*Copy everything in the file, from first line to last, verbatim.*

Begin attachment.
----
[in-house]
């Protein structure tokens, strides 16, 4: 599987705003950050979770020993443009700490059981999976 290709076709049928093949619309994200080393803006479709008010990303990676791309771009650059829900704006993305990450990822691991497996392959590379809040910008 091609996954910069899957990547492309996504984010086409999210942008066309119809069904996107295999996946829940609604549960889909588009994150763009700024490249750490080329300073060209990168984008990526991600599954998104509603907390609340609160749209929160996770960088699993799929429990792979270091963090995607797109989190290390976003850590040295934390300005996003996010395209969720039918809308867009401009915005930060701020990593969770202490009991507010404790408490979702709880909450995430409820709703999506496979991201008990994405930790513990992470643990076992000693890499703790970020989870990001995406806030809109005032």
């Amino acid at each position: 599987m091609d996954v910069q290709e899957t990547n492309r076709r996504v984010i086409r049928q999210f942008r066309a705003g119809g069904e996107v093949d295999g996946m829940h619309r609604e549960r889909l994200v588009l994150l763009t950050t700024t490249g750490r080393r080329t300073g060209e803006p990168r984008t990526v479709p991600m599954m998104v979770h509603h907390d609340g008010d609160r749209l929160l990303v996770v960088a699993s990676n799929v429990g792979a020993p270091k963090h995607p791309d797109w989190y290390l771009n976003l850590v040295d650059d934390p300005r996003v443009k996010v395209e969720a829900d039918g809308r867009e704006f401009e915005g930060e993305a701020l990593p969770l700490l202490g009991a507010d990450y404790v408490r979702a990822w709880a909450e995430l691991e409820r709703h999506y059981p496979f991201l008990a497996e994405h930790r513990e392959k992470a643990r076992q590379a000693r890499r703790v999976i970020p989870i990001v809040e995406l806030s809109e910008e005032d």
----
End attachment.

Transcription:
[in-house]
């Protein structure tokens, strides 16, 4: 599987705003950050979770020993443009700490059981999976 290709076709049928093949619309994200080393803006479709008010990303990676791309771009650059829900704006993305990450990822691991497996392959590379809040910008 091609996954910069899957990547492309996504984010086409999210942008066309119809069904996107295999996946829940609604549960889909588009994150763009700024490249750490080329300073060209990168984008990526991600599954998104509603907390609340609160749209929160996770960088699993799929429990792979270091963090995607797109989190290390976003850590040295934390300005996003996010395209969720039918809308867009401009915005930060701020990593969770202490009991507010404790408490979702709880909450995430409820709703999506496979991201008990994405930790513990992470643990076992000693890499703790970020989870990001995406806030809109005032």
């Amino acid at each position: 599987m091609d996954v910069q290709e899957t990547n492309r076709r996504v984010i086409r049928q999210f942008r066309a705003g119809g069904e996107v093949d295999g996946m829940h619309r609604e549960r889909l994200v588009l994150l763009t950050t700024t490249g750490r080393r080329t300073g060209e803006p990168r984008t990526v479709p991600m599954m998104v979770h509603h907390d609340g008010d609160r749209l929160l990303v996770v960088a699993s990676n799929v429990g792979a020993p270091k963090h995607p791309d797109w989190y290390l771009n976003l850590v040295d650059d934390p300005r996003v443009k996010v395209e969720a829900d039918g809308r867009e704006f401009e915005g930060e993305a701020l990593p969770l700490l202490g009991a507010d990450y404790v408490r979702a990822w709880a909450e995430l691991e409820r709703h999506y059981p496979f991201l008990a497996e994405h930790r513990e392959k992470a643990r076992q590379a000693r890499r703790v999976i970020p989870i990001v809040e995406l806030s809109e910008e005032d």